SIDEBAR: Extract from The Telegraph (UK)—

Gaza bombing witnesses describe horror of Israeli strike

When the first accounts emerged this week of what the Israeli armed forces did to the extended Samouni clan in Gaza they were initially lost in an already crowded chorus of civilian suffering.

But as more survivors surfaced to give largely consistent testimony the horrific realisation emerged what happened to the Samouni family could constitute war crimes by Israel.

Israel is barring foreign journalists from Gaza so it is difficult to verify completely the survivors’ accounts about an incident that left up to 70 civilians dead.

They contain allegations that Israeli forces shelled a building where they had previously put a large number of civilians, killed a child in cold blood, used human shields and failed to provide proper treatment to survivors.

Even though they were nearby, Israeli soldiers were found not to have taken action to help four children who spent 48 hours clinging to what the ambulance crew believed to be their mothers’ corpses.


And who now would trust Israel?

So here we have it: a tough, technocratically savvy, nuclear power with the backing of the largest military power the world has known, bombing, then invading, a territory the size of a small city, with a population of 1.5 million, most of whom are civilians, to “defend our citizens”.

The ceasefire was meant to lift the Israeli blockade on Gaza, but it didn’t. It was meant to facilitate the release of Palestinian prisoners, many of whom were members of the elected Hamas Government, but it didn’t.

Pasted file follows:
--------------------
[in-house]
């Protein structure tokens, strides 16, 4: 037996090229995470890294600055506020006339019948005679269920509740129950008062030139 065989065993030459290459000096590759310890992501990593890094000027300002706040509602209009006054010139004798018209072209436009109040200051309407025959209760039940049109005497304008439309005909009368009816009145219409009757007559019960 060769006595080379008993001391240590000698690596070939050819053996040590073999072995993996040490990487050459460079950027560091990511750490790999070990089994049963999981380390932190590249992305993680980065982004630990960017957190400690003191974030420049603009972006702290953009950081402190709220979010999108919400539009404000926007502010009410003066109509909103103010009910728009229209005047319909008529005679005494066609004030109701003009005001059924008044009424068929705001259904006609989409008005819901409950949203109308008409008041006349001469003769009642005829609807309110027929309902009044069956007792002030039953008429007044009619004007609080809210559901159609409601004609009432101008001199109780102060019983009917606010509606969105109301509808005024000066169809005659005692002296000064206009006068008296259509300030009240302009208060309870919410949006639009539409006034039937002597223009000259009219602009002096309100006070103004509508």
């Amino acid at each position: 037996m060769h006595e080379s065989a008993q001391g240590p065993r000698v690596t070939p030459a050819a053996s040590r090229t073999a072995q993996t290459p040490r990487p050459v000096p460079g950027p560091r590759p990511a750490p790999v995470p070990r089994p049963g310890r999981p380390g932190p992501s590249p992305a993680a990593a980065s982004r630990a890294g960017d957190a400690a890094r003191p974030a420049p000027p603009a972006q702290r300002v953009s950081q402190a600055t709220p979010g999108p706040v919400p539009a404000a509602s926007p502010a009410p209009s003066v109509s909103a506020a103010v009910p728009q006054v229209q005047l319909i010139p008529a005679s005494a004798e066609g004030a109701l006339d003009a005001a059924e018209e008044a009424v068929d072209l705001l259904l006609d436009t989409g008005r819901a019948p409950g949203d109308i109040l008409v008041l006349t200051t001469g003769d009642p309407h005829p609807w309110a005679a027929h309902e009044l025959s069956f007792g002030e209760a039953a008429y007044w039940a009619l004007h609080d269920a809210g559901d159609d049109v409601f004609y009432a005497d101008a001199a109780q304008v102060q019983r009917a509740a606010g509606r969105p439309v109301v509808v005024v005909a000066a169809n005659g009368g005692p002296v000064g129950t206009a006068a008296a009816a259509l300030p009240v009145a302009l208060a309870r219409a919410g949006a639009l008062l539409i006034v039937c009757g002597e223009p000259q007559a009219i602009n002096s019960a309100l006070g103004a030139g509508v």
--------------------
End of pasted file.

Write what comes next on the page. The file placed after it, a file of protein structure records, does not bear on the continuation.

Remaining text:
Israeli planes raided southern Gaza in November. The Hamas rockets continued. Which side broke the ceasefire? Hamas may not be blameless, but the situation is far more complex than Israel claims. The fact that more than 600 people have died because in a couple of weeks the US will have a new government and next month Israel will have an election, is the most shocking form of cynicism the Palestinian people have yet faced.

Since the 2006 invasion of Lebanon I have undergone what for me, as a Jew, has been an agonising realignment of my feelings about Israel. I have come to believe that a specifically Jewish state has been a terrible mistake.

A homeland is different from a state. There have been examples throughout history and there are in our own time polities with mixed ethnic populations and official sanction for their living in harmony together. Australia is one.

I don’t know how it will come about – I hope with as little bloodshed as possible – but I look forward to the distant day when the land becomes a multicultural country again, perhaps as a federation, perhaps in another form, but similar to what it was before it was destroyed with the poison of ethnic territorial nationalism.


Sara Dowse is an Australian author who wrote Sapphires, a novel about three generations of Jewish women.